Is it called the ‘L-group’ because of how it looks in this configuration?

LGroup

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Check out https://senseis.xmp.net/?TableOfNotchers

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Yes, I believe it’s called the L group because it looks like an L in that orientation.

The basic thing to remember is that black is dead even if it is his turn to play. You don’t have to memorize every response to black’s futile attempts to live, but just practice related problems enough that you can read it out during a game.

It is fundamental since some related groups can be reduced into an L group in order to kill. As the defender, you need to avoid being reduced to this dead shape.

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Week 2: Rectangular Six in the Corner

I originally considered looking at one of the shapes related to the L-group for this week. The shapes listed under that link are slightly more complex descendants of the L-group, since analyzing them often makes use of what we’ve learned about the L-group (i.e., that it is dead).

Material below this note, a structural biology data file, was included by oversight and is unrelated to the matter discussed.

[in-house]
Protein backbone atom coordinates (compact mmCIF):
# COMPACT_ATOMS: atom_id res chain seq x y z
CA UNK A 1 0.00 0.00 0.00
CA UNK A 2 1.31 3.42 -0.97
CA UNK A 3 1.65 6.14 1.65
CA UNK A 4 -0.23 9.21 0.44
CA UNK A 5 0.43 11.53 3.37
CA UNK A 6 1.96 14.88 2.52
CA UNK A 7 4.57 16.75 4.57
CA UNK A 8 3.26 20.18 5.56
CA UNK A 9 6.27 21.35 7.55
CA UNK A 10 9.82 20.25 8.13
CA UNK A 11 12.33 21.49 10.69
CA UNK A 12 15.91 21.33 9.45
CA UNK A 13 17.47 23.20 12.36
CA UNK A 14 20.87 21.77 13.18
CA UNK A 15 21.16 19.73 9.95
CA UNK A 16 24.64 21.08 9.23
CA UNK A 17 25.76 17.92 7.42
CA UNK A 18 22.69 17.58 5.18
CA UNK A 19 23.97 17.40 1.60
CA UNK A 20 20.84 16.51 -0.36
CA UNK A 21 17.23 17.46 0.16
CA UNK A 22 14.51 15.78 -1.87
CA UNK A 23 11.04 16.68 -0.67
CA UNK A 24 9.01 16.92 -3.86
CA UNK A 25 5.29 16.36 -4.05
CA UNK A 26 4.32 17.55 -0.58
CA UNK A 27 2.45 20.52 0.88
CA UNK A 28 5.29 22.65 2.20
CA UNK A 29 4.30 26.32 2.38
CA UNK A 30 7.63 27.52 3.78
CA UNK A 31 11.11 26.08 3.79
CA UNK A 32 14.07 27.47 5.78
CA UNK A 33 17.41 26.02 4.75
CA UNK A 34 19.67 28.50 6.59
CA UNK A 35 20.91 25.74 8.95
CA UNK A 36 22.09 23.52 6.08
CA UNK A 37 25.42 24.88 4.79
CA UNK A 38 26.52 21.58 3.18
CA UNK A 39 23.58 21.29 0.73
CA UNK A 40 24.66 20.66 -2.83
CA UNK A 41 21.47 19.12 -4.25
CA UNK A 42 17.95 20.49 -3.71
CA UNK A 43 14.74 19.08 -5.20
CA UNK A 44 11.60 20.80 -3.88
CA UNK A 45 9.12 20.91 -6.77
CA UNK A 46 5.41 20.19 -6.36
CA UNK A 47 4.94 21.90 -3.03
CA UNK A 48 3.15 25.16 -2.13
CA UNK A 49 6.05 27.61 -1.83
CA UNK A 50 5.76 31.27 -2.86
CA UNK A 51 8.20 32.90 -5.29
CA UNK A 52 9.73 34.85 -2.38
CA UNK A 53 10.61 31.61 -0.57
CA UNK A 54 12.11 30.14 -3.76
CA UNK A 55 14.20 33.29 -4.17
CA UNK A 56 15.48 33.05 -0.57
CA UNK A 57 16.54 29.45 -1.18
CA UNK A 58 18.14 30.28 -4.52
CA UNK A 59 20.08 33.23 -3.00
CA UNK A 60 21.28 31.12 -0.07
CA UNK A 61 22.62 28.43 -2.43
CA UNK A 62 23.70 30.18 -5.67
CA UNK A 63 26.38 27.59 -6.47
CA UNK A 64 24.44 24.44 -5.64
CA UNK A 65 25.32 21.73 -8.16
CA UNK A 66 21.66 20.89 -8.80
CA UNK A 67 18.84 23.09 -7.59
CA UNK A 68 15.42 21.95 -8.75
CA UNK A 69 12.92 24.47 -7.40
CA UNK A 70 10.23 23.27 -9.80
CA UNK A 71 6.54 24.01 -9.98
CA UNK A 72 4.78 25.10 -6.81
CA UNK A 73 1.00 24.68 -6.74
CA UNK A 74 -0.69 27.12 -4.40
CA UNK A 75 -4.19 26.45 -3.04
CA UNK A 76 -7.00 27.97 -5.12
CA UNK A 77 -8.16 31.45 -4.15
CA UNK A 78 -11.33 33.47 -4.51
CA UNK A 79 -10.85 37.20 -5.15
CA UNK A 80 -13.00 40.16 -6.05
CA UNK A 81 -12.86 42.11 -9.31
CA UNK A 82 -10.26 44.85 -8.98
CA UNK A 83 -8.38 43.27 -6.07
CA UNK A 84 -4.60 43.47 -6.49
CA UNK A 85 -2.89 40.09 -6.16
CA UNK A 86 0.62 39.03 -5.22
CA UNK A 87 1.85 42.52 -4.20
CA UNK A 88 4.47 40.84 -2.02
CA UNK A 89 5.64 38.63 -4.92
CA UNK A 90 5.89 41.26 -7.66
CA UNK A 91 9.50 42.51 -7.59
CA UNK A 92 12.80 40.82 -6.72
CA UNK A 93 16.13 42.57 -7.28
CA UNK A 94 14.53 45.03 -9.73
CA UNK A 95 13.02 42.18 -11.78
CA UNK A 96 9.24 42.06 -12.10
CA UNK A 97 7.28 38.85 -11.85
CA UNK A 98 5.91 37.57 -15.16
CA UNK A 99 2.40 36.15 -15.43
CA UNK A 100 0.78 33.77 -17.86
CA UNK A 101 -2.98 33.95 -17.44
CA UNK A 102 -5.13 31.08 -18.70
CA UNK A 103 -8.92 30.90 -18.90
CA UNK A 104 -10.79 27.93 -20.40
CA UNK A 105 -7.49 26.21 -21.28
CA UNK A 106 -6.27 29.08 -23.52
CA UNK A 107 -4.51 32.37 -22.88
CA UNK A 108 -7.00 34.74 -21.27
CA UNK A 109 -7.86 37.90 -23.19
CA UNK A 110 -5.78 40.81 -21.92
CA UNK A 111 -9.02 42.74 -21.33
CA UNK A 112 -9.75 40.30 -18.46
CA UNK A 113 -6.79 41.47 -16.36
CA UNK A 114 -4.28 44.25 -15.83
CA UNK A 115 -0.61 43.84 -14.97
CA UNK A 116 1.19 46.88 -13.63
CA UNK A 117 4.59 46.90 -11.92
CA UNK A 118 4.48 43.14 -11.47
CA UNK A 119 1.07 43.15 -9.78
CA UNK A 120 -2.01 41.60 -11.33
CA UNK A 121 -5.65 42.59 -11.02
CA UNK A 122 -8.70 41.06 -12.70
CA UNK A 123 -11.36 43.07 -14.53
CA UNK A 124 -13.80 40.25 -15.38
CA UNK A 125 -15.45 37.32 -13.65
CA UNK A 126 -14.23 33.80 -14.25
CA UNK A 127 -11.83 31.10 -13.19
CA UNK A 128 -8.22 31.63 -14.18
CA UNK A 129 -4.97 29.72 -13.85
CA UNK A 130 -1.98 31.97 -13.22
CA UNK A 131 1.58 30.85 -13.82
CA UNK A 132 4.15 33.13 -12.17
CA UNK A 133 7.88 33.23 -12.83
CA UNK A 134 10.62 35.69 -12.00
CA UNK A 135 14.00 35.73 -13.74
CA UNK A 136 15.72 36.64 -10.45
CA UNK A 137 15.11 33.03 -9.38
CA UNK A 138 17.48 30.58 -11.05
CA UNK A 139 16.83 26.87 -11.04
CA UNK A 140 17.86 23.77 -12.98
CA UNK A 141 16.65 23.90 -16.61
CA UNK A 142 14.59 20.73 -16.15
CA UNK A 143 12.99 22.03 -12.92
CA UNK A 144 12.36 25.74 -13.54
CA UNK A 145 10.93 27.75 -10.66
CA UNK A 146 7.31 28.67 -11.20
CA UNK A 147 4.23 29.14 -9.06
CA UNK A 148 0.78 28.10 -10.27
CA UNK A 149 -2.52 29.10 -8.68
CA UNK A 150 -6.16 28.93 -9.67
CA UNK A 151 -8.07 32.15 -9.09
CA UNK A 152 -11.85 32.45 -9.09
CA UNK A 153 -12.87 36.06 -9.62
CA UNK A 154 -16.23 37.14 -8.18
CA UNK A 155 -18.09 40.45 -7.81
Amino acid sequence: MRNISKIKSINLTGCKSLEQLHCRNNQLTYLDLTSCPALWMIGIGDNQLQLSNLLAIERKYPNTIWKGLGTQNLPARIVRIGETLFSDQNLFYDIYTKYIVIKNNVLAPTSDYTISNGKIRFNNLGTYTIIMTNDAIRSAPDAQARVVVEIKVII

However, before we move onto to those, I thought it might be worthwhile to look at another related shape (although it is more like a sibling to the L-group), the “Rectangular Six in the Corner”:

zero one two

Sensei’s Library: https://senseis.xmp.net/?RectangularSixInTheCorner

Summary Notes:

  • Life and death status depends on the number of liberties
  • Zero liberties: unsettled, black lives by playing at a or b, white kills by playing at a
  • One liberty: white can play at a to create an approach ko
  • Two liberties: black is unconditionally alive
  • Looks like an L-group, but with two descents closing off the corner space

Problems from Sensei’s Library: